Anna and Harlan Hubbard may not be names familiar to most readers. But if you have ever thought dreamily of Henry David Thoreau’s experiment, forsaking the “slavery of time” and roughing it on Walden Pond, you might like to know a bit more about the Hubbards. For over 40 years, they lived a life in nature along the Ohio River.
Thoreau packed up and headed back to town after two years at Walden. Furthermore, for him “roughing it” included regular trips home to have his mother do his laundry. Yet this has never meant that Thoreau’s philosophy shouldn’t inspire others. Harlan Hubbard was inspired by his injunction to “Go confidently in the direction of your dreams.”
The Thoreau Society, curious about these Kentucky role models from Payne Hollow, last week invited filmmaker Morgan Atkinson to Concord, Massachusetts, for a screening of his documentary, Wonder: The Lives of Anna and Harlan Hubbard. Atkinson has previously produced documentaries on Thomas Merton, the Trappist monk, and John Howard Griffin, the author of Black Like Me.
Thirty-five people showed up last week at the Masonic Temple to meet Atkinson and view the screening during The Thoreau Society’s Annual Conference. The historic building, built during the tenure of Grand Master Paul Revere in 1797, hasn’t been updated to air conditioning (surely a fact the Hubbards would have approved of), but none was needed. It was a mild afternoon.
Author Wendell Berry provides the film’s narration; musician and actor Will Oldham is the voice of Harlan; stage actress Katie Blackerby is the voice of Anna; and cellist Ben Sollee is the primary music composer.
Last week’s film screening attendees knew Wendell Berry, though none had heard of the Hubbards. Berry, a friend of the Hubbards, wrote Harlan Hubbard: Life and Work. He describes the Hubbard’s vocation: “[Anna and Harlan] lived at the crossroads of a vital paradox; by having little, they had much; by living frugally, they lived abundantly; by living ‘apart from the world’ they lived in the world intimately and truly.”
Though the Hubbards lived off the grid, their lives were enriched with art, music and gardening. Anna and Harlan produced most of what they ate and bartered for the rest— including art supplies, violin strings and other “country provender.” They were used to “littling along.” They shunned modern “conveniences” but were not shut-ins. They enjoyed visits from strangers as diverse as “young radicals, to the conservative and orthodox” and often rowed across the river to Madison, Indiana, to take part in Hanover College’s cultural activities.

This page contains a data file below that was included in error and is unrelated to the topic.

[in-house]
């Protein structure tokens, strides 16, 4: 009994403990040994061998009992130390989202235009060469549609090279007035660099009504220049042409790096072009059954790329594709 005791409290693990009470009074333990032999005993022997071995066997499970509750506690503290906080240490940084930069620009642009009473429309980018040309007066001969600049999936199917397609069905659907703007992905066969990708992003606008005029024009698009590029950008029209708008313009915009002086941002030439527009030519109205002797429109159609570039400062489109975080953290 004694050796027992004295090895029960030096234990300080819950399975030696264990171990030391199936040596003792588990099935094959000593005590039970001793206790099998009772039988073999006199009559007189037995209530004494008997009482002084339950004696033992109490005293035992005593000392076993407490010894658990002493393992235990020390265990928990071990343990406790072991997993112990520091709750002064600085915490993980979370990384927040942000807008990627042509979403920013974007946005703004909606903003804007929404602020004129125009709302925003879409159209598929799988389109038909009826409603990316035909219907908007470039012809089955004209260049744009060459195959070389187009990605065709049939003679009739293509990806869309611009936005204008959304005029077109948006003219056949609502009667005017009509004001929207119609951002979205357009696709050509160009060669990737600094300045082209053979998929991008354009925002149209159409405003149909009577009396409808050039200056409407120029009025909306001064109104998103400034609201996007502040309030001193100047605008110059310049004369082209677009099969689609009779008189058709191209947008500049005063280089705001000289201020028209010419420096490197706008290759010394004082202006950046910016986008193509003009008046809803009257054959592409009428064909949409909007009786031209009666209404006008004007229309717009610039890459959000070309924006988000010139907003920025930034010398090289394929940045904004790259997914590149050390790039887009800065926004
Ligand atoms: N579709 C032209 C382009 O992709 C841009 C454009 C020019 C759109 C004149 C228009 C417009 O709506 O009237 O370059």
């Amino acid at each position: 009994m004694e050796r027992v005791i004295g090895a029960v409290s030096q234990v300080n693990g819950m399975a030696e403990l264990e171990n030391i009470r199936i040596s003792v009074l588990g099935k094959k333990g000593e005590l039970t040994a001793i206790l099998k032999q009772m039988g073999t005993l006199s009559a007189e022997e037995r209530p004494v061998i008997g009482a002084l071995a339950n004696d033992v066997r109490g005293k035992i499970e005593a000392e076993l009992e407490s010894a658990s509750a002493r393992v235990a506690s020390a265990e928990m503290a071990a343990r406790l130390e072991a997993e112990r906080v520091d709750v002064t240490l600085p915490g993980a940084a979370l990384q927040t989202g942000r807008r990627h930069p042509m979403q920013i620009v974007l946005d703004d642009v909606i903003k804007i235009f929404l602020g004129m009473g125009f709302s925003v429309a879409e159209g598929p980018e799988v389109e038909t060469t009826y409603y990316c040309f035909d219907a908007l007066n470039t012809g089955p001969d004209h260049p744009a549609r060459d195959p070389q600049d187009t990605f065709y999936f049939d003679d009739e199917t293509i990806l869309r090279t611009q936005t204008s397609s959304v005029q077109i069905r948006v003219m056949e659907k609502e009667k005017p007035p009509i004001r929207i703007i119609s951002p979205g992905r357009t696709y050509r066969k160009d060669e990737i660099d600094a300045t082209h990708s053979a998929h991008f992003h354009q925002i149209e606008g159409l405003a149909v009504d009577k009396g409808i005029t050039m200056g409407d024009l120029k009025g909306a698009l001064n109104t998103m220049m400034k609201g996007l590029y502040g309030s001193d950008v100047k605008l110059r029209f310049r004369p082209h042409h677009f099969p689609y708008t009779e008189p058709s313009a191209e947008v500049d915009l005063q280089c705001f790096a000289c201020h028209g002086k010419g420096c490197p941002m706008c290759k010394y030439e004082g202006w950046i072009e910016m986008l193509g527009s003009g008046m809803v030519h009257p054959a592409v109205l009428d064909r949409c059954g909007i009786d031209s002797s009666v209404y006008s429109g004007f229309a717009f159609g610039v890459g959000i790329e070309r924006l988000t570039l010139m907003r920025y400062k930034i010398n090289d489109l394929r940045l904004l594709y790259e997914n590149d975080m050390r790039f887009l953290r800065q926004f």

Cultural activities brought them together in the first place. In their early 40s, Anna and Harlan met in a Cincinnati library. Anna was a librarian and pianist. Harlan, a frequent library visitor, was an artist, carpenter, violinist and, of course, a reader.
He was a library patron for four years before they started life as couple on a shantyboat that they built together. Anna and Harlan later drifted down the Ohio River with their dog Skipper, a violin, cello, viola and a beehive. Eventually they negotiated the treacherous Mississippi River—“a fool’s graveyard”—and made it to the Louisiana bayous. “I was old enough to be called middle-aged before I ceased being a dilettante and took to the river in earnest,” Harlan wrote.
Anna and Harlan returned in 1951 to Payne Hollow, a spot along the Ohio River in Trimble County they had remembered fondly on their float trip downstream. “If we sometimes thought with dismay of giving up a floating, nomadic life, we were consoled by certain advantages offered by a house on land. There would be more space for books and music, even a (Steinway) piano… I could have a workshop to fill with tools and junks, and a separate studio to paint… The possibilities seemed unlimited, and more and more delightful.” They purchased seven acres of marginal land from a neighbor for $300. They were “taking root.”
Anna and I were attracted by the very conditions which caused it to be abandoned. We were unique among its inhabitants, not farmers, nor fisherman nor shantyboaters in the accepted sense; yet closer to the earth than any of them, with true respect for the river and soil, and for Payne Hollow. May it long remain as it is, not merely for our selfish enjoyment, but for the satisfaction it must give many people to know there is such a place. Few wild pockets are left along the river these days.
Anna and Harlan remained at Payne Hollow, gardening, foraging, canning, fishing, painting, writing, and playing Chopin preludes until their deaths in the late 1980s.
Atkinson’s “Wonder” has enjoyed national screenings and been seen on Kentucky Educational Television. PBS hasn’t yet shown interest in a national airing. The programmers can’t possibly believe that love and adventure might be a subject only of regional interest? That would be a pity, as it would be a pity to miss one of the closing thoughts expressed by Harlan Hubbard:
I sometimes regret that my old longing to live closer to the earth can never be fulfilled, but our life together has been richer, more satisfying and productive, than my solitary one would ever have been. Of this I am sure.
The Idea Festival is sponsoring a San Francisco screening of Wonder: The Lives of Anna and Harlan Hubbard on Friday night, July 19th.